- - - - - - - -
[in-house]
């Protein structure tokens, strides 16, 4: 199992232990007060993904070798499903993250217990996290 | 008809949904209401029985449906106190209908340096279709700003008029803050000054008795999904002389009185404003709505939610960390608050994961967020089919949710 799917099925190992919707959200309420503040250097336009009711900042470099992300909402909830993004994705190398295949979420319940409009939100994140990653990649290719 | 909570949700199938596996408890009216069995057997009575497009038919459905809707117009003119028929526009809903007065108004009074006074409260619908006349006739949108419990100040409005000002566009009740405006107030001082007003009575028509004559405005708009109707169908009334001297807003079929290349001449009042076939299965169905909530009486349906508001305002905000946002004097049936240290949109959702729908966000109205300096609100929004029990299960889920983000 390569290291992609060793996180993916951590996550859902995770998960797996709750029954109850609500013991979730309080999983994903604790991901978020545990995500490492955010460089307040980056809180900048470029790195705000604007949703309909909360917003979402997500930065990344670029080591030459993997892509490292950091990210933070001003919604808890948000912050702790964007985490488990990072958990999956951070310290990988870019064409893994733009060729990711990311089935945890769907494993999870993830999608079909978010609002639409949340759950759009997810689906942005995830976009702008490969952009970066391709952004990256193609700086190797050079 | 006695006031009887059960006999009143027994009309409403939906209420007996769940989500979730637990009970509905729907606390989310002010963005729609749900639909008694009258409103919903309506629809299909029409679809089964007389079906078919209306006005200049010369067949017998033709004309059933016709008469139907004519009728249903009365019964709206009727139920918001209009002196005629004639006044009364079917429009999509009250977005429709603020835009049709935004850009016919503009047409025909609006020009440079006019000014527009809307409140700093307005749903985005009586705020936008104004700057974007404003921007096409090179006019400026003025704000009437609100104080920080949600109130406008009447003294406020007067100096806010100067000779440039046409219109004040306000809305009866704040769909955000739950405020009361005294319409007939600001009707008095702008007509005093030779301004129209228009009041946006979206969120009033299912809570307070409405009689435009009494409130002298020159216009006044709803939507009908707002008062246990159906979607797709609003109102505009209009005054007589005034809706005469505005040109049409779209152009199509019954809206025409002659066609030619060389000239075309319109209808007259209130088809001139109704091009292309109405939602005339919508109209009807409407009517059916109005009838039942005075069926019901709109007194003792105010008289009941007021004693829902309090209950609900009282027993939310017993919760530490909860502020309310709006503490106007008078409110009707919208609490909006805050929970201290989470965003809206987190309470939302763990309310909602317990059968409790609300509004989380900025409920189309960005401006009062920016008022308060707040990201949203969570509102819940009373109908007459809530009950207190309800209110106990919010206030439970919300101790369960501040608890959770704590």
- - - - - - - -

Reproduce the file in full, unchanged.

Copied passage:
[in-house]
């Protein structure tokens, strides 16, 4: 199992232990007060993904070798499903993250217990996290 | 008809949904209401029985449906106190209908340096279709700003008029803050000054008795999904002389009185404003709505939610960390608050994961967020089919949710 799917099925190992919707959200309420503040250097336009009711900042470099992300909402909830993004994705190398295949979420319940409009939100994140990653990649290719 | 909570949700199938596996408890009216069995057997009575497009038919459905809707117009003119028929526009809903007065108004009074006074409260619908006349006739949108419990100040409005000002566009009740405006107030001082007003009575028509004559405005708009109707169908009334001297807003079929290349001449009042076939299965169905909530009486349906508001305002905000946002004097049936240290949109959702729908966000109205300096609100929004029990299960889920983000 390569290291992609060793996180993916951590996550859902995770998960797996709750029954109850609500013991979730309080999983994903604790991901978020545990995500490492955010460089307040980056809180900048470029790195705000604007949703309909909360917003979402997500930065990344670029080591030459993997892509490292950091990210933070001003919604808890948000912050702790964007985490488990990072958990999956951070310290990988870019064409893994733009060729990711990311089935945890769907494993999870993830999608079909978010609002639409949340759950759009997810689906942005995830976009702008490969952009970066391709952004990256193609700086190797050079 | 006695006031009887059960006999009143027994009309409403939906209420007996769940989500979730637990009970509905729907606390989310002010963005729609749900639909008694009258409103919903309506629809299909029409679809089964007389079906078919209306006005200049010369067949017998033709004309059933016709008469139907004519009728249903009365019964709206009727139920918001209009002196005629004639006044009364079917429009999509009250977005429709603020835009049709935004850009016919503009047409025909609006020009440079006019000014527009809307409140700093307005749903985005009586705020936008104004700057974007404003921007096409090179006019400026003025704000009437609100104080920080949600109130406008009447003294406020007067100096806010100067000779440039046409219109004040306000809305009866704040769909955000739950405020009361005294319409007939600001009707008095702008007509005093030779301004129209228009009041946006979206969120009033299912809570307070409405009689435009009494409130002298020159216009006044709803939507009908707002008062246990159906979607797709609003109102505009209009005054007589005034809706005469505005040109049409779209152009199509019954809206025409002659066609030619060389000239075309319109209808007259209130088809001139109704091009292309109405939602005339919508109209009807409407009517059916109005009838039942005075069926019901709109007194003792105010008289009941007021004693829902309090209950609900009282027993939310017993919760530490909860502020309310709006503490106007008078409110009707919208609490909006805050929970201290989470965003809206987190309470939302763990309310909602317990059968409790609300509004989380900025409920189309960005401006009062920016008022308060707040990201949203969570509102819940009373109908007459809530009950207190309800209110106990919010206030439970919300101790369960501040608890959770704590």